Preparation | Gary Rush Facilitation PDF Print E-mail

May 1997


gary rush facilitation

Preparation | Gary Rush Facilitation

What is Preparation?

Preparation is the process of interviewing the participants of an upcoming workshop enabling a facilitator to properly develop the workshop agenda and bring the appropriate tools to empower the group. Preparation also includes agenda development, preparation of the documenter or recorder, scheduling, and logistics set up of the room and audio visual equipment.


Why Prepare?

I view preparation as critical. I never support unprepared facilitation. Unprepared facilitation often wastes participant's time more than an unfacilitated workshop. That is partly because expectations won't be met and the group may set many directions. It's like the old saying, "If you don't know where you are going, all roads take you there." Preparation gathers the expectations of the participants. It enables the facilitator to know why the group is meeting so that the agenda helps the group get where they want to go. It enables the facilitator to bring in tools for team-building if the team needs it or creativity enhancing -- again, if needed. Using the wrong tool hurts a session faster than using no tools.


The Steps of Preparation

Following are the preparation steps:


  1. Determine the purpose and objectives.
  2. Talk to potential attendees to gain their perspective on the meeting.
  3. Develop the meeting agenda.
  4. Build the attendee list.
  5. Schedule the meeting.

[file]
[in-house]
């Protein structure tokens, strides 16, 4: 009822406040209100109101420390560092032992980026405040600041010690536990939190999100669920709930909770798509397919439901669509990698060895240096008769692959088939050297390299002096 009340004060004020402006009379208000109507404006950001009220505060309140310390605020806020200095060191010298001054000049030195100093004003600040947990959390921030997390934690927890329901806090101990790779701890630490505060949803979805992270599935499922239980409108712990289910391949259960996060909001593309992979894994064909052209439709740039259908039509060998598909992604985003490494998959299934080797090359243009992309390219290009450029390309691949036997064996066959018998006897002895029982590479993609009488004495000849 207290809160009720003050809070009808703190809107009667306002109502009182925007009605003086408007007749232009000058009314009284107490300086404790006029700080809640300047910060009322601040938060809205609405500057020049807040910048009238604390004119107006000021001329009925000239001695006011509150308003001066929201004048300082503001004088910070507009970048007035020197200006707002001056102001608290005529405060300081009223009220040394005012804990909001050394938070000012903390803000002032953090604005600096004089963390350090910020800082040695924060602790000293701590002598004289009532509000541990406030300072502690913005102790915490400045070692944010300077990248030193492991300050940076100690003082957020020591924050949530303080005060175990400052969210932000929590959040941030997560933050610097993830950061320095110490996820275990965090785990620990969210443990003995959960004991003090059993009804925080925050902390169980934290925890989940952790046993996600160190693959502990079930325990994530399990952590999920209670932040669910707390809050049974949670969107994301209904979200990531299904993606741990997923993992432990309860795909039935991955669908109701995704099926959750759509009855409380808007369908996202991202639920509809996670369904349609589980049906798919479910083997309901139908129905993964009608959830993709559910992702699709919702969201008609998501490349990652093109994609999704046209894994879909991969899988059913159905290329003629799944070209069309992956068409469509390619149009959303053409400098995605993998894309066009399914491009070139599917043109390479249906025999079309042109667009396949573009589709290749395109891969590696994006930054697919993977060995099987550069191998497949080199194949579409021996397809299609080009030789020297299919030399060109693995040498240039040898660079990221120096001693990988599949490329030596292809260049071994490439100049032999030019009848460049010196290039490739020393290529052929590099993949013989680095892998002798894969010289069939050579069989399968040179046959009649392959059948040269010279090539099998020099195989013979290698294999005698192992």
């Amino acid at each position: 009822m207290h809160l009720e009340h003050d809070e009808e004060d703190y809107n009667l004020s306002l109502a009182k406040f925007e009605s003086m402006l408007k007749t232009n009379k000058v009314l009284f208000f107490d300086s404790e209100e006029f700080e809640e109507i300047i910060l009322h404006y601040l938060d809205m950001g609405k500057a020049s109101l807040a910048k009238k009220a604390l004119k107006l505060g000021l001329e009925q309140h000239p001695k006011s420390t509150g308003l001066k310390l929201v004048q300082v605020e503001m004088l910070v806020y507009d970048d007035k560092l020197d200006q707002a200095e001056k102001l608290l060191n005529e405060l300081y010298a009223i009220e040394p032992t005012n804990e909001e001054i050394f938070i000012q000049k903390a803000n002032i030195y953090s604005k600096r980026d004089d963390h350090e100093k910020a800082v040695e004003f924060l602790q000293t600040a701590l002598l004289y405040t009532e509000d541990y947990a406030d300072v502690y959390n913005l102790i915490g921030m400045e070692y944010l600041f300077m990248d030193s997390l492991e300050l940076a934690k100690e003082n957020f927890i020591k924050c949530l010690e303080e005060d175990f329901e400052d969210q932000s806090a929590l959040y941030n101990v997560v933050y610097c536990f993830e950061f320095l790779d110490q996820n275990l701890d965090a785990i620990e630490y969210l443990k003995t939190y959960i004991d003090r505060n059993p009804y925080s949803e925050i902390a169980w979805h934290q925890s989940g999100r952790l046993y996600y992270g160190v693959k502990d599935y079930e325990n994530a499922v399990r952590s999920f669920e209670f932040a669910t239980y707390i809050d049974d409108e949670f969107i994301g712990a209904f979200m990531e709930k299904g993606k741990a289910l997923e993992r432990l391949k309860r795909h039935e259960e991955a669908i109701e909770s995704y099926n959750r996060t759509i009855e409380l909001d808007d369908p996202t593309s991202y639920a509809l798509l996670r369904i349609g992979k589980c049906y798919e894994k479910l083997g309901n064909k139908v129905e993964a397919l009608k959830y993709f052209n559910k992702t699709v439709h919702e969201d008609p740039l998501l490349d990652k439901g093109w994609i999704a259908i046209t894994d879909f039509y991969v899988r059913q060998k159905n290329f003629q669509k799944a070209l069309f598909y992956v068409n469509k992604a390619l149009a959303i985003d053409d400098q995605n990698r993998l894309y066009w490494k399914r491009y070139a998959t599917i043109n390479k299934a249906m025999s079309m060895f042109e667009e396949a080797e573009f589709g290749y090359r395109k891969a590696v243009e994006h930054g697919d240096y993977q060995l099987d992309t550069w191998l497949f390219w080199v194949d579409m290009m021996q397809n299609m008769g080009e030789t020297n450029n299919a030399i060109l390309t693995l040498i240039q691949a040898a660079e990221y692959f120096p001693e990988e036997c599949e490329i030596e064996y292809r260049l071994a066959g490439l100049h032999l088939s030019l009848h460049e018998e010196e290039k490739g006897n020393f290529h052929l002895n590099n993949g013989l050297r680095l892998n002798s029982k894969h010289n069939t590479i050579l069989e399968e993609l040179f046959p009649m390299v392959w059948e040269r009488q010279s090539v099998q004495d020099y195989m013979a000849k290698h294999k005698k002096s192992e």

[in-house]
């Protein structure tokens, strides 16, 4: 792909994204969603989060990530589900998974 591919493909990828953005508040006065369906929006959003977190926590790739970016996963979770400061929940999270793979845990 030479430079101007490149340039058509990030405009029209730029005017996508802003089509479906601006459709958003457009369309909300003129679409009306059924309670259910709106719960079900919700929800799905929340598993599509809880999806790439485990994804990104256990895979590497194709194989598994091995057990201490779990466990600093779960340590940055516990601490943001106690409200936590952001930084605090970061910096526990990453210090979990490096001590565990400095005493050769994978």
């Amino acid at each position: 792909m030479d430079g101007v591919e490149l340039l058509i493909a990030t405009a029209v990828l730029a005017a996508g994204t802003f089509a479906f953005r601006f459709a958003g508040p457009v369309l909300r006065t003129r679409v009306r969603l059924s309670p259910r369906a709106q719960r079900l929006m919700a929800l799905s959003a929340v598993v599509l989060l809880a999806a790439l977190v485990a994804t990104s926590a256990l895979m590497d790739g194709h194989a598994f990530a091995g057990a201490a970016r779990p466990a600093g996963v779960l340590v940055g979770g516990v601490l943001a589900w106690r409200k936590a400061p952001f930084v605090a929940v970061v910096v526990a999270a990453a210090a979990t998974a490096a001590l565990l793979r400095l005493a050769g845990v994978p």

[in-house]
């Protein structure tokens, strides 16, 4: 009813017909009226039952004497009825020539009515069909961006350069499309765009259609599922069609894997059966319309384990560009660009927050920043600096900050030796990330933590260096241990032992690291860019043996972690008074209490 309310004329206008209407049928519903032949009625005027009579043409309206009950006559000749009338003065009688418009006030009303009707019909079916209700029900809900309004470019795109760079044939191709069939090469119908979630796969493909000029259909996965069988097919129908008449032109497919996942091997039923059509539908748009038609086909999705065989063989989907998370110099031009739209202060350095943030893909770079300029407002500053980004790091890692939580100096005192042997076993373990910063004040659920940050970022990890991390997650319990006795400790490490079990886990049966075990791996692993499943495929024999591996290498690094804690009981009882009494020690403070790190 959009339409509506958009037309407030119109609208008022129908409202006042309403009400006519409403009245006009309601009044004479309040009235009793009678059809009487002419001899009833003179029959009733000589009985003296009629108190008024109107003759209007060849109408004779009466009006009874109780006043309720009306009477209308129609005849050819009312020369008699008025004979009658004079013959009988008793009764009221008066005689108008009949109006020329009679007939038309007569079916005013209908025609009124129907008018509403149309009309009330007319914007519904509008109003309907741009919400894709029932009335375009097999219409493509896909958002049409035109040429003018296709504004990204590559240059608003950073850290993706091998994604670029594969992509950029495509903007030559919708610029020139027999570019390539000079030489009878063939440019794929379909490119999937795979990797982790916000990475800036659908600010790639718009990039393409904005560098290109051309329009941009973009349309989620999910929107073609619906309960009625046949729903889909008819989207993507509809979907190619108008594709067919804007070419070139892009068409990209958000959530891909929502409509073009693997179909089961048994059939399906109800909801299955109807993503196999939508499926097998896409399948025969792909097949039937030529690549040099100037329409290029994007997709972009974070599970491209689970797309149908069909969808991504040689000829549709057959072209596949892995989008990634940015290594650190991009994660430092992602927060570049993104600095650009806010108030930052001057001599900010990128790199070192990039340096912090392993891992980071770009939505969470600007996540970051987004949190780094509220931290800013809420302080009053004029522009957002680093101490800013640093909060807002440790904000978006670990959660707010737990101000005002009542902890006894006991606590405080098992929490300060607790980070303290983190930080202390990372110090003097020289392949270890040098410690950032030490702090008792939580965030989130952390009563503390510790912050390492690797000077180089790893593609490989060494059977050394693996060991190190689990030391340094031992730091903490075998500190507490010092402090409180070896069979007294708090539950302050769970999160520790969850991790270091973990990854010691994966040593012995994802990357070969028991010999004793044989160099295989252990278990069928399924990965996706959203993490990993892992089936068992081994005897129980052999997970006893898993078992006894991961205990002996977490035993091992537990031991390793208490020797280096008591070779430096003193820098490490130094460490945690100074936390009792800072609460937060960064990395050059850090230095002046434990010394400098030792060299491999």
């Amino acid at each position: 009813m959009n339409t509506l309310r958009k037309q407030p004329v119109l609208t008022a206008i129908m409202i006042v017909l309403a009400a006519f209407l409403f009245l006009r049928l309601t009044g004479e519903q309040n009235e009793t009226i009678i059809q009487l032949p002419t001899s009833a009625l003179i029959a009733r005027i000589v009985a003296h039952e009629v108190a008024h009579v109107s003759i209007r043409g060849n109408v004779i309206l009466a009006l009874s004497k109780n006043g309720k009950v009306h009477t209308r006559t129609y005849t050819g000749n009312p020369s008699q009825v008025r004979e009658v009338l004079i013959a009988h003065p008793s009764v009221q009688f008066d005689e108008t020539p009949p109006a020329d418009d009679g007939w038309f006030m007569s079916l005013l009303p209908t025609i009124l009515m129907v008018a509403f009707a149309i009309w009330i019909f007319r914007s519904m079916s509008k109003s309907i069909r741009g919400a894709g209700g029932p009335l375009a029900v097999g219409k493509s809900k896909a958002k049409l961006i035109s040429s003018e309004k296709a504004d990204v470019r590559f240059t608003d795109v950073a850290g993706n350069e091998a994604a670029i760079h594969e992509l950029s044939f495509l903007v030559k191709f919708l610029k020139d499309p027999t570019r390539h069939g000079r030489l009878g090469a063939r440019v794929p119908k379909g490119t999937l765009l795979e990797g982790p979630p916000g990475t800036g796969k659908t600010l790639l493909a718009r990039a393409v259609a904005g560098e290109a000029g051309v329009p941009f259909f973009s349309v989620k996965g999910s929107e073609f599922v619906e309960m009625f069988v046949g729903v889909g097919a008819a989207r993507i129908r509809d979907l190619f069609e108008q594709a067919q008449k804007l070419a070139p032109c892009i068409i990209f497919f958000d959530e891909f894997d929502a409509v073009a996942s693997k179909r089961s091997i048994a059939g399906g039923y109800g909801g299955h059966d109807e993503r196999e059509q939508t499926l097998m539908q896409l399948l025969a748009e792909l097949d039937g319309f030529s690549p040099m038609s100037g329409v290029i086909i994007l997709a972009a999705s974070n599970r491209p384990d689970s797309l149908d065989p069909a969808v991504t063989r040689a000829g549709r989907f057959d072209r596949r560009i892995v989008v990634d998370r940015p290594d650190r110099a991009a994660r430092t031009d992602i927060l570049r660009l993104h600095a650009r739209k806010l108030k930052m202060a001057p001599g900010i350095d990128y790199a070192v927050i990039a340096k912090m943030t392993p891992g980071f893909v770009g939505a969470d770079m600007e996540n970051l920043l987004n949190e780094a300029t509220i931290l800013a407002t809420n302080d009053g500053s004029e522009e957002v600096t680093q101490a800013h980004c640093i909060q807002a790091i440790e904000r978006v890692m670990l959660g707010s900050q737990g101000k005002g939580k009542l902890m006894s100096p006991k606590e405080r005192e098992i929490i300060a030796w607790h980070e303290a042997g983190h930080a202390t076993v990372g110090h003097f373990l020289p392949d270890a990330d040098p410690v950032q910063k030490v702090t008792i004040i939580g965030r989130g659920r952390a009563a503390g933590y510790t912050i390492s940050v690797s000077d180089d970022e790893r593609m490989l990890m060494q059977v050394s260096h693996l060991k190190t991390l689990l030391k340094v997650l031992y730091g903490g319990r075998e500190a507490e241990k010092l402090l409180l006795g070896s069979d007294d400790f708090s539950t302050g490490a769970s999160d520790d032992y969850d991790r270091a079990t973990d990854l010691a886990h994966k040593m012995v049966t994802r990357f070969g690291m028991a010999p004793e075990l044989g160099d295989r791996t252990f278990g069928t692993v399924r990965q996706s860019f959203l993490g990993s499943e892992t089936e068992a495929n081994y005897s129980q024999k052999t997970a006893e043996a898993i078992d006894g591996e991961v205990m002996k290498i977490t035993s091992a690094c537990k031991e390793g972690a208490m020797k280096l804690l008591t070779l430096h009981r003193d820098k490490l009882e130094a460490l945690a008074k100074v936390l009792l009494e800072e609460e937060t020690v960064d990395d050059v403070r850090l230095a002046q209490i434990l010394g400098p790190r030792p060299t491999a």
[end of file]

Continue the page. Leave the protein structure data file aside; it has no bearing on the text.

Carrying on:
6. Prepare an invitation letter
  7. Prepare the recorder.
  8. Set up the room and visual aids.


Make sure that you interview all participants if possible. Ensure that the letter is sent out by the workshop sponsor - it lends credibility. Ensure that the purpose and objectives are clear - and that they are the group's purpose and objectives - not yours.



Interviewing is a critical part of preparation. It must be done by the facilitator. Most interviews last 30 minutes or less. You don't interview to manipulate or capture the information you want in the workshop. You interview participants to understand:


  • their job
  • their business
  • their expectations
  • potential issues
  • who should, or should not, attend and why
  • schedule conflicts


My 30-minute interview goes:


  • This is why I'm here.
  • This is what a workshop is all about - process and roles.
  • I am interviewing you to find out how you fit into the workshop and what I need to do to ensure that your time and the time of the other attendees is not wasted.
  • What do you expect from the workshop?
  • What will make this workshop a success? A Failure?
  • Are there any problems you foresee? Identify these problems and ask subsequent participants if they concur.
  • Who should attend the workshop? Who should not - why?
  • Does the proposed agenda make sense to you?
  • Do you have any questions for me?


I have used this interview for 14 years - it works well.


Given the amount of work, preparation takes time - generally 1 day for short workshops up to 3+ days for longer workshops. Whatever you do, don't skimp on preparation. Interview people over the phone, if necessary. Talk to key people if others aren't available. Talk to more than one at a time. Just don't skip it. Those who do, are flying by the seat of their pants - on thin cloth.logo